As made infamous by Dickens novels, these prisons were miserable places to be. They were a mainstay in England until the mid-nineteenth century (most American states outlawed debtor’s prisons in the 1830s). Samuel Johnson famously spent time in debtor’s prison for a measly debt of five pounds. Many states in the now-US were founded for those seeking to escape debt, notably Georgia, which was advertised as a refuge for those who could not pay what they owed.

While the logic of imprisoning people who needed to work off debt was dubious at best, at least debtor’s prisons of yore had what were called “beggar’s gates,” where the impoverished could reach their arms through the bars and beg for alms. In the modern-day incarnation, these people are hidden away in jails, putatively for parole violations, unable to meet the mounting demands of their debts. Rather than serve as a haven for the debt-laden, Georgia now has 80 percent of its misdemeanor parolees (people who have committed crimes ranging from shoplifting and traffic violations to domestic violence) supervised by private companies with the power to garner arrest warrants for nonpayment.

In Bearden v. Georgia, a defendant was imprisoned for failure to pay restitution and fines related to his robbery conviction. His excuse: he’d lost his job. The Court held that this violated the 8th Amendment against cruel and unusual punishment. The Supreme Court held in 1983 that the government cannot put people in jail for failure to pay unless that failure is “willful.” But states have historically had difficulty interpreting this case, and the current-day system doesn’t seem much different from the facts held unconstitutional in Bearden.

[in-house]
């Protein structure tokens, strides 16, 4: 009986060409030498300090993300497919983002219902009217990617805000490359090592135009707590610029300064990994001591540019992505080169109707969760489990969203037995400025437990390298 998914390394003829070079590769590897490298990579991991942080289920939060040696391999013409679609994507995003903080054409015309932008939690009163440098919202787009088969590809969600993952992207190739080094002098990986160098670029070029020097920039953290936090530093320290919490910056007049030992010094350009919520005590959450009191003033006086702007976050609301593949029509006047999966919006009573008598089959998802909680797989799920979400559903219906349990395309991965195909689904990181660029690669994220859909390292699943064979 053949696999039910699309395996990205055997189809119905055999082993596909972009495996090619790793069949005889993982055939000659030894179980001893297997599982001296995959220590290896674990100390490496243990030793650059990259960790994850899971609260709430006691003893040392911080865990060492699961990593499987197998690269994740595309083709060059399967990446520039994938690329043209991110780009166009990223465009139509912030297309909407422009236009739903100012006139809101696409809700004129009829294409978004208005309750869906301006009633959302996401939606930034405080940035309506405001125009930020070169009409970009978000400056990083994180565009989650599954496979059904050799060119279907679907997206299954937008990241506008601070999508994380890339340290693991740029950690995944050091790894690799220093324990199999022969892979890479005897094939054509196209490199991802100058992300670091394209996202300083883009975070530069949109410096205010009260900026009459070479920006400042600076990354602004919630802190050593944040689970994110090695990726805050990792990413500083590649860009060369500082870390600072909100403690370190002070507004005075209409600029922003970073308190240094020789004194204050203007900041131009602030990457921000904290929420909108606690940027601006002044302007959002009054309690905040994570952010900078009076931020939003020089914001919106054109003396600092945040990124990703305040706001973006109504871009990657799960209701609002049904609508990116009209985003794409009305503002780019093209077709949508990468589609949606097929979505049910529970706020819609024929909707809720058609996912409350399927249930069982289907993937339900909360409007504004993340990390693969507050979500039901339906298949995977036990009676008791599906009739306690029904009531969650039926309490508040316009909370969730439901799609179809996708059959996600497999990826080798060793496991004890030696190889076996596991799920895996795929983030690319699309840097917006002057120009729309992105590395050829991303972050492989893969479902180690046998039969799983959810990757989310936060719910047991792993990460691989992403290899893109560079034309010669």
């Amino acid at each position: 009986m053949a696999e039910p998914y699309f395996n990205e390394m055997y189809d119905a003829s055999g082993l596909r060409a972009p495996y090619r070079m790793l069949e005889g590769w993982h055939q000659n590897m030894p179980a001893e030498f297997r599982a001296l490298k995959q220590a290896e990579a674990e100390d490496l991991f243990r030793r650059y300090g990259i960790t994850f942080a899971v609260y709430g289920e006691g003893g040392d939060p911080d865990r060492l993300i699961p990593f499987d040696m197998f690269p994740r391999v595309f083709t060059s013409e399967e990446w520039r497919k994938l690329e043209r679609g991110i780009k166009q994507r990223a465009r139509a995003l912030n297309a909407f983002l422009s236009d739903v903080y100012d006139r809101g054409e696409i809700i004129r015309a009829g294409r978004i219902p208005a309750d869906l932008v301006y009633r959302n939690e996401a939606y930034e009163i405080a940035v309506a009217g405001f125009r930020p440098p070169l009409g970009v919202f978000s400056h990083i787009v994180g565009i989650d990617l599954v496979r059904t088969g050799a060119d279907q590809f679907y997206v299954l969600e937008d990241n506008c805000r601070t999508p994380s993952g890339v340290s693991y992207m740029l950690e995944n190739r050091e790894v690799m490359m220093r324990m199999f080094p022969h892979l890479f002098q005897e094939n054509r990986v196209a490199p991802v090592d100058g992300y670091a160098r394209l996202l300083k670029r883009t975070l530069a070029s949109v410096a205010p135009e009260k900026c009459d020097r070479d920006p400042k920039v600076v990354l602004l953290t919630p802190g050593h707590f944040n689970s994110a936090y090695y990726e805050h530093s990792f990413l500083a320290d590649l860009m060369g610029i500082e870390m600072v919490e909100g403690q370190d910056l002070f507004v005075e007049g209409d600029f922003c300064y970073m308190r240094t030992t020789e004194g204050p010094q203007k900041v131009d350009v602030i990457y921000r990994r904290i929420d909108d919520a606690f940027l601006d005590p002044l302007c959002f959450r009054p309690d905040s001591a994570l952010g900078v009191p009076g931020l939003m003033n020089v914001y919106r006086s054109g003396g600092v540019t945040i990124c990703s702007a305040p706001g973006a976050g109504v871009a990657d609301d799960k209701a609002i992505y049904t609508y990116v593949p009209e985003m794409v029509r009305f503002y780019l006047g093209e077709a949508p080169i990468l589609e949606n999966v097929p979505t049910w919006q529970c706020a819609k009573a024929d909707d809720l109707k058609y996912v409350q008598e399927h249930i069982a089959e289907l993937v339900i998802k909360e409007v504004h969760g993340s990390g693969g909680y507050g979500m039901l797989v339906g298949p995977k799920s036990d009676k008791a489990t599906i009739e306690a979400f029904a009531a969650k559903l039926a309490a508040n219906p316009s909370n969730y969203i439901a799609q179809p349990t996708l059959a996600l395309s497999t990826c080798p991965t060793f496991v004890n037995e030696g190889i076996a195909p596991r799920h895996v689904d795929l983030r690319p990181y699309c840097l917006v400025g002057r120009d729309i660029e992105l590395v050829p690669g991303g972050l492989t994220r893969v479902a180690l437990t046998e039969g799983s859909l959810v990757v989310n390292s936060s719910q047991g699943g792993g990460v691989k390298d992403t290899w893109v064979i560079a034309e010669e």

Private probation companies are worried about the bottom line, not the individual nor the needs of society.

Some would argue that the fines are just. Electronic monitoring, after all, allows people to move about freely, so long as they obey the terms of their parole. States face increasing pressure to fund an ever-expanding criminal justice system without raising taxes, and many states are trying to decrease their overpopulated jails by releasing people accused on minor crimes on parole. Judges who see defendants come into court and claim poverty, sometimes sporting expensive tattoos and name-brand clothing, find it hard to pity those who cannot come up with enough liquid cash to pay their fines. As someone who enforced child support orders (another situation where debtors face jail time), I can attest that it was hard to feel sorry for fathers who skipped out on payments but had multiple cars, televisions, and electronic devices.

But, these private probation companies routinely use their power over individuals to engage in sneaky tactics to overcharge people and threaten them with jail time, even when there are other options available, such as requiring community service. These companies are profitable, raking in $125 million in fees each year from Georgia citizens alone. The Georgia Department of Audits and Accounts even went so far as to issue a scathing report, accusing private probation companies of routine abuse, such as requiring individuals to continue paying fines even when their probation term had expired. The report pointed out that nonpayment was routinely cause for arrest, even when arrest was not in the best interests of justice: “Our review of cases notes and warrant requests found several instances in which providers appeared to improperly use warrants or the threat of arrest to compel payments.” In other words, private probation companies are worried about the bottom line, not the individual nor the needs of society.